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Read-Only Collections

To provide this capability, the Collections class provides six factory methods, one for each of Collection, List, Map, Set, SortedMap, and SortedSet.

  • Collection unmodifiableCollection(Collection collection)

  • List unmodifiableList(List list)

  • Map unmodifiableMap(Map map)

  • Set unmodifiableSet(Set set)

  • SortedMap unmodifiableSortedMap(SortedMap map)

  • SortedSet unmodifiableSortedSet(SortedSet set)

Once you've filled the collection, the best way to make the collection read-only is to replace the original reference with the read-only reference. If you don't replace the original reference, then the collection is not read-only, as you can still use the original reference to modify the collection. The following program demonstrates the proper way to make a collection read-only. In addition, it shows what happens when you try to modify a read-only collection.

public class ReadOnlyExample {
    public static void main(String args[]) {
        Set set = new HashSet();
        set = Collections.unmodifiableSet(set);

When run and the last add() operation is attempted on the read-only set, an UnsupportedOperationException is thrown.

Implementation of Read-Only collections

If you look at the source code of Collection.unmodifiableCollection(), it shows that its implemented by wrapping the given collection in a wrapper object which passes on the read-only function calls to the underlying collection and throws an exception for write operations.

Similarly, Collections class has static classes for UnmodifiableList, UnmodifiableSet etc. Each of these implements the corresponding interface like List, Set etc, acts as a wrapper object and throws exceptions for write methods while allowing read ones.

=> Every time Collections.unmodifiableList() is called, a new wrapper object is created.

Thread-Safe Collections

The key difference between the historical collection classes and the new implementations within the Collections Framework is the new classes are not thread-safe. This was done such that if you don't need the synchronization, you don't use it, and everything works much faster. If, however, you are using a collection in a multithreaded environment, where multiple threads can modify the collection simultaneously, the modifications need to be synchronized. The Collections class provides for the the ability to wrap existing collections into synchronized ones with another set of six methods:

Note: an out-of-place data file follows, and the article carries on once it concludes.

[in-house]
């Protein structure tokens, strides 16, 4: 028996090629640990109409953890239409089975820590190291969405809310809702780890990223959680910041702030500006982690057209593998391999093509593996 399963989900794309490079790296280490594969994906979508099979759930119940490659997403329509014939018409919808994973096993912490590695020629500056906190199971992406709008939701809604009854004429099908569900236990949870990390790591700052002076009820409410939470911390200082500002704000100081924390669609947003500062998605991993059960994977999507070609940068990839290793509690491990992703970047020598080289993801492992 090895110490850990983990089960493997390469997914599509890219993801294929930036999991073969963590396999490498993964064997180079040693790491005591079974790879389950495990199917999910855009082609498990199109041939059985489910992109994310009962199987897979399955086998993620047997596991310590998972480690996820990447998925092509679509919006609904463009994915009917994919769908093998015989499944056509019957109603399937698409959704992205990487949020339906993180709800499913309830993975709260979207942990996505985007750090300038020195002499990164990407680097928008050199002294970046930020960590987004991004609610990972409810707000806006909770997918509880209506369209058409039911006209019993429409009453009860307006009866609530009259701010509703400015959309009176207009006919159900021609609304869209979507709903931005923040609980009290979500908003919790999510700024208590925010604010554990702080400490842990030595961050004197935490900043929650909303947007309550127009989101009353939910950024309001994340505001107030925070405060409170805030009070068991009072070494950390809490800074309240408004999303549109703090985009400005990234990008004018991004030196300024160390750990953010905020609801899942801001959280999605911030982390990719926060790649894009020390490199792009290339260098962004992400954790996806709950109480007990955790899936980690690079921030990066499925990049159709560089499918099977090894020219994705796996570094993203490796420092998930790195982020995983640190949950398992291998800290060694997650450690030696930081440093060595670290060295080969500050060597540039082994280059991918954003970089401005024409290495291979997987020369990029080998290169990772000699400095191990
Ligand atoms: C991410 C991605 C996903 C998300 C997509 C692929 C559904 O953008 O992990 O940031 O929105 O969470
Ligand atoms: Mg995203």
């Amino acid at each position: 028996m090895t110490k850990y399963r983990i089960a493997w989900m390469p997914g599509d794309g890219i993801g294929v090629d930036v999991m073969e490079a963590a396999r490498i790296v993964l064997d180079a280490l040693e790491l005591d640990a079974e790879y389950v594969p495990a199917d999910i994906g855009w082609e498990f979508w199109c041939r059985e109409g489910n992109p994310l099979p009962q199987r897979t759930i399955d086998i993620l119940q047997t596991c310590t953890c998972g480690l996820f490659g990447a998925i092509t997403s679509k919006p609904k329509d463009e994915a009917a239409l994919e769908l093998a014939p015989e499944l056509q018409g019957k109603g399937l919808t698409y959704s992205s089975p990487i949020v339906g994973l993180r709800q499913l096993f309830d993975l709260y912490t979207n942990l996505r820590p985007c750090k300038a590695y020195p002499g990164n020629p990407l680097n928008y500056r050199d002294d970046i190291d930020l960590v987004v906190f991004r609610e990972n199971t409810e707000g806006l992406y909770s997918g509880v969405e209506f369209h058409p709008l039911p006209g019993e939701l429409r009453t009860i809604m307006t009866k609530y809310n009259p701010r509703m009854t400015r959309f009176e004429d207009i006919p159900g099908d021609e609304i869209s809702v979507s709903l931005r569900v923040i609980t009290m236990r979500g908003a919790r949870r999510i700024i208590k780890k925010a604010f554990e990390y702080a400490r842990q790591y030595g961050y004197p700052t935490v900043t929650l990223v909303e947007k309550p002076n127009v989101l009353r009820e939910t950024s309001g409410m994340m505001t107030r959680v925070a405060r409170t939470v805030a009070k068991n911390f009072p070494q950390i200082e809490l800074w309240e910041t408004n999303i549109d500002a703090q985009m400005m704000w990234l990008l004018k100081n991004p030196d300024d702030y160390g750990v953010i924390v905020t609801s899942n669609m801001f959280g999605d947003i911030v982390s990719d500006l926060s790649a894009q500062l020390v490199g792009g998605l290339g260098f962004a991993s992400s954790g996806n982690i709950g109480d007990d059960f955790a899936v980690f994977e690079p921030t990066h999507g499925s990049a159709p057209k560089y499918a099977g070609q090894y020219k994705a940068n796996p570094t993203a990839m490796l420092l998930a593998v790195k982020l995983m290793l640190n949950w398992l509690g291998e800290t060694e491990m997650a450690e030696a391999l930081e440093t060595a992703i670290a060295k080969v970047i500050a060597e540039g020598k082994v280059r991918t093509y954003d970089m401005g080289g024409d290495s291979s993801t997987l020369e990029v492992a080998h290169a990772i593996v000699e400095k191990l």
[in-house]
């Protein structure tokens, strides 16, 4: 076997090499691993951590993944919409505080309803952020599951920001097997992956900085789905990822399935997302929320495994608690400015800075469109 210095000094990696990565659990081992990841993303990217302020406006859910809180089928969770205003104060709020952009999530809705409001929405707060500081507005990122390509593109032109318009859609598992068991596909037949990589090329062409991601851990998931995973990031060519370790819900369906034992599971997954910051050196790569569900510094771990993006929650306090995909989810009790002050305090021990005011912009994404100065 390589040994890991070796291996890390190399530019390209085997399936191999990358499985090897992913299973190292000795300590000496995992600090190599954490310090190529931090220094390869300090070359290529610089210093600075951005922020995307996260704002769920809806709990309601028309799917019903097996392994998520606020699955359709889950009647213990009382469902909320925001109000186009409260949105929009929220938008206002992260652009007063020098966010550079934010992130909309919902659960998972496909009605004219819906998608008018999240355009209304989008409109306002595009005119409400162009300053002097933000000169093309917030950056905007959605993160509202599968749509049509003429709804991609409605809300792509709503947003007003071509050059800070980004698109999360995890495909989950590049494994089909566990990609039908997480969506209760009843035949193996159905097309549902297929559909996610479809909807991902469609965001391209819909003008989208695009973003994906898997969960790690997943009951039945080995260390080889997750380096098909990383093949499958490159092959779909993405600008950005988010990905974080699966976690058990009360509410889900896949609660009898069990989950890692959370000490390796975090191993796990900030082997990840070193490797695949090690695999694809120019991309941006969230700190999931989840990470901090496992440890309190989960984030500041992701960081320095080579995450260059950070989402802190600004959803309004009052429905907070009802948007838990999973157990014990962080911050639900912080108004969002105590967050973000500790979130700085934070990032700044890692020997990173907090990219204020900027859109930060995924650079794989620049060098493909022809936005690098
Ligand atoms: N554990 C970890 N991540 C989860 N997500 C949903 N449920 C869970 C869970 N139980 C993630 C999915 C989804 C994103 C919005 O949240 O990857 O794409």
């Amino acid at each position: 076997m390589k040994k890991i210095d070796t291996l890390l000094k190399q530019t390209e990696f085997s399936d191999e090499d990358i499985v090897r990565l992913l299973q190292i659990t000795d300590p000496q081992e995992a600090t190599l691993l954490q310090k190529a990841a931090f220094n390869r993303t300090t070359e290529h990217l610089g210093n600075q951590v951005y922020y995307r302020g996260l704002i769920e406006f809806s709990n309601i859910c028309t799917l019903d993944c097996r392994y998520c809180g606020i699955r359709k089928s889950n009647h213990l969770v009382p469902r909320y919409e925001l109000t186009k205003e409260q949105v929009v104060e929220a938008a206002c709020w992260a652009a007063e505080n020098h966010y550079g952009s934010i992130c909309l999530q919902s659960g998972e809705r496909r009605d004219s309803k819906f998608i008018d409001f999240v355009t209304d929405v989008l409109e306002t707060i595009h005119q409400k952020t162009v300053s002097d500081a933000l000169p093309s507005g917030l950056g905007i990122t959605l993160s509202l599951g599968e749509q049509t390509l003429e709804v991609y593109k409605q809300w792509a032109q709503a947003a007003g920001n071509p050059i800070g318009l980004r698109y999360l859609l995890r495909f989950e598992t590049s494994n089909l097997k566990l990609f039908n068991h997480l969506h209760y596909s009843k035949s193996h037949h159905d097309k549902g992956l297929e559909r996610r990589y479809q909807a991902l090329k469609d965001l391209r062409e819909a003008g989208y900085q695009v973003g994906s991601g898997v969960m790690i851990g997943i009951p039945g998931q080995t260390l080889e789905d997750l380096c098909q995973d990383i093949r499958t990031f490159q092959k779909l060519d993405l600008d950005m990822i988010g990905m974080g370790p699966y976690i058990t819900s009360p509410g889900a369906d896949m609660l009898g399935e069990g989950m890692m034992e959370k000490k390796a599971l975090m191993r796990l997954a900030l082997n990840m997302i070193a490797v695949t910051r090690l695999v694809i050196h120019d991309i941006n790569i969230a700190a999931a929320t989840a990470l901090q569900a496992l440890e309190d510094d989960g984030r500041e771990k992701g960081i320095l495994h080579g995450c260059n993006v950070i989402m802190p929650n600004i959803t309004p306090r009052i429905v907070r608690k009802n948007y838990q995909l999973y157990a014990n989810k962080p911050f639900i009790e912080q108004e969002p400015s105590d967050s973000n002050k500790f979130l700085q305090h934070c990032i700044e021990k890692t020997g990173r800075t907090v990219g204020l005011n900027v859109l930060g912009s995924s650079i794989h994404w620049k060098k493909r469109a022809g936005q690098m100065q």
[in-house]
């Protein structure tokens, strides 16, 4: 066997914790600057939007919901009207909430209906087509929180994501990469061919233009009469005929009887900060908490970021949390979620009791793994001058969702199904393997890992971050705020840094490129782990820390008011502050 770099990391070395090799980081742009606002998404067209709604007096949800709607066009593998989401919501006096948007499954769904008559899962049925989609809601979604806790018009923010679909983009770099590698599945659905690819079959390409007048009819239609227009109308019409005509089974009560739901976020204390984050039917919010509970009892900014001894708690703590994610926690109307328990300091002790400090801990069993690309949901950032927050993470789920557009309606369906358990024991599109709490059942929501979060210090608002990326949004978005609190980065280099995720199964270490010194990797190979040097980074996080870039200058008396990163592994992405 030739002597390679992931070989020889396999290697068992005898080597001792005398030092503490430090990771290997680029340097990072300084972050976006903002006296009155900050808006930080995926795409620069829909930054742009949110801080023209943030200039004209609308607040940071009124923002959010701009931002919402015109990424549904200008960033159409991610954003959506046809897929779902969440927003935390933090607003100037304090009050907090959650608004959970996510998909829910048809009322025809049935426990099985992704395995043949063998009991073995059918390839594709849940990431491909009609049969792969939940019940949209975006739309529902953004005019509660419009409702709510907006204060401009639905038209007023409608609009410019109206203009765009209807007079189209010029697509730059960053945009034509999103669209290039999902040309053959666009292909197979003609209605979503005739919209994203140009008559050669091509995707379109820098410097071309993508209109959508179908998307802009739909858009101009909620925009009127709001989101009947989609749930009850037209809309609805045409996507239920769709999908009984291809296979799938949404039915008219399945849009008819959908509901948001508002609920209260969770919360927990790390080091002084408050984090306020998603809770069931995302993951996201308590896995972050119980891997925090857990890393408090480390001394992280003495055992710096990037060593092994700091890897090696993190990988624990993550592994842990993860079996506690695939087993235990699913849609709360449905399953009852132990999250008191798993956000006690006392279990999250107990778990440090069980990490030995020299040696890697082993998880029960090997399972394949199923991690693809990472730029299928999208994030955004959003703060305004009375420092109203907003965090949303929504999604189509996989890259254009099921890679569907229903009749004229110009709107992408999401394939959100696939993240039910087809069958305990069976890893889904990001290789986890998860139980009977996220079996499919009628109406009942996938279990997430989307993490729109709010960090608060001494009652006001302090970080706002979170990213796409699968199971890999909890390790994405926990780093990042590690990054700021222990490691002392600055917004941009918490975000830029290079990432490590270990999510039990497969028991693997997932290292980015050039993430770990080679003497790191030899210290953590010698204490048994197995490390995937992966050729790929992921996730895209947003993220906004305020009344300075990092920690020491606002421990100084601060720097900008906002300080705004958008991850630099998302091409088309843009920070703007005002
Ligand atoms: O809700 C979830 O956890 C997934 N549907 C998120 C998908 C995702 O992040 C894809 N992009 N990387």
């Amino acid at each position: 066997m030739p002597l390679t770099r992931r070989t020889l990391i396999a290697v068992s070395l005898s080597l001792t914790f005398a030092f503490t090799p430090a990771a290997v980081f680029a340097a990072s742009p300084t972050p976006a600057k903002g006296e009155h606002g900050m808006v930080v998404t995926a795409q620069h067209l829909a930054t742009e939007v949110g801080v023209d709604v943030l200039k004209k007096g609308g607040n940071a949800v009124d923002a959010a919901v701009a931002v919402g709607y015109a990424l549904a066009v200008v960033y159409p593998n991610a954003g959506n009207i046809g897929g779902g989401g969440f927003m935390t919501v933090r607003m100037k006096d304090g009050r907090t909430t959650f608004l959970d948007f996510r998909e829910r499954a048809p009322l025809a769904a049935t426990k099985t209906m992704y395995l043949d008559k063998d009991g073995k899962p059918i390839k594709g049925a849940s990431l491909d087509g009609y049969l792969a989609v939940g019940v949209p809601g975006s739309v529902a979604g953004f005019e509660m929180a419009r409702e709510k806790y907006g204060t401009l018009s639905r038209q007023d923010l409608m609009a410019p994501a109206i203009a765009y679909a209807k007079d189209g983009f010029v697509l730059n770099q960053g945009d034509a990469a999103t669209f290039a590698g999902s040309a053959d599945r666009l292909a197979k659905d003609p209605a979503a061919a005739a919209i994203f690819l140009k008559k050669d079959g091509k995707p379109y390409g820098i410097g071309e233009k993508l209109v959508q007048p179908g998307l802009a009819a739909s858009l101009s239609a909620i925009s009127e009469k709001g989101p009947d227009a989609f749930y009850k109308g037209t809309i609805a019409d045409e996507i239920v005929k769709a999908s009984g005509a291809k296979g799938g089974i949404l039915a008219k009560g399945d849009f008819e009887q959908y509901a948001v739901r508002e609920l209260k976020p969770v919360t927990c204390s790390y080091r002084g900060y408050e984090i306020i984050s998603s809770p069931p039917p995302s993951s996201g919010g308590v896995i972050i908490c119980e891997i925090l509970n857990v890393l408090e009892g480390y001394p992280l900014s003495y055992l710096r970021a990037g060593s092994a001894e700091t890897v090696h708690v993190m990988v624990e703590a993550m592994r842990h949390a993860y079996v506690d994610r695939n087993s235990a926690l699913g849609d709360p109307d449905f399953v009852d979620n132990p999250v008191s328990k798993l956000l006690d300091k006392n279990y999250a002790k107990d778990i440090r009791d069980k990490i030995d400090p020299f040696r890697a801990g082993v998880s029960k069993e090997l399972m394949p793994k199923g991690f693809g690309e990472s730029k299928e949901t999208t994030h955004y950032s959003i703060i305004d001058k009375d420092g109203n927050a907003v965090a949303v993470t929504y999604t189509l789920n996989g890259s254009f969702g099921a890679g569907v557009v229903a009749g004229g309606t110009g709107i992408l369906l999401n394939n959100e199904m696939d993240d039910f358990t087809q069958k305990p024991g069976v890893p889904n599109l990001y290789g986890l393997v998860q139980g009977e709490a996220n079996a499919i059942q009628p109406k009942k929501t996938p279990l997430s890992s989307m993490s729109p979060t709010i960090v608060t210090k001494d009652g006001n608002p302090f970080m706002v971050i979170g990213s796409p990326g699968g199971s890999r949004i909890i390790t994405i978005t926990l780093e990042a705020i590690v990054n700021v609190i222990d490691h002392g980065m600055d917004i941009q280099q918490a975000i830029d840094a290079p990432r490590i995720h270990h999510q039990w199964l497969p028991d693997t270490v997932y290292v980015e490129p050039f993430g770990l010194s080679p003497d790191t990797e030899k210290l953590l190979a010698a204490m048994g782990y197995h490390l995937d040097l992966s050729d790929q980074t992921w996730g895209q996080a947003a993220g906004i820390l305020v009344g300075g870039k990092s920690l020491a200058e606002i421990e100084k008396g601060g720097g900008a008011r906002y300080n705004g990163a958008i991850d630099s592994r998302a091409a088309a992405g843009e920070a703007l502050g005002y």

• Collection synchronizedCollection(Collection collection)

  • List synchronizedList(List list)

  • Map synchronizedMap(Map map)

  • Set synchronizedSet(Set set)

  • SortedMap synchronizedSortedMap(SortedMap map)

  • SortedSet synchronizedSortedSet(SortedSet set)

Unlike when making a collection read-only, you synchronize the collection immediately after creating it. You also must make sure you do not retain a reference to the original collection, or else you can access the collection unsynchronized. The simplest way to make sure you don't retain a reference is to never create one:

Set set = Collection.synchronizedSet(new HashSet());

Making a collection unmodifiable also makes a collection thread-safe, as the collection can't be modified. This avoids the synchronization overhead.

Implementation of thread-safe collections

Collections.synchronizedList() are implemented much like the Collections.unmodifiableList() methods. When synchronizedList() is called, it creates a wrapper class. All functions of this wrapper class are synchronized and each function simply calls the original collection’s function.

Thus, the wrapper class implements the corresponding collection’s interface and makes it synchronized too.

However, this means that the resulting collection is very heavily synchronized and can become a performance bottleneck.

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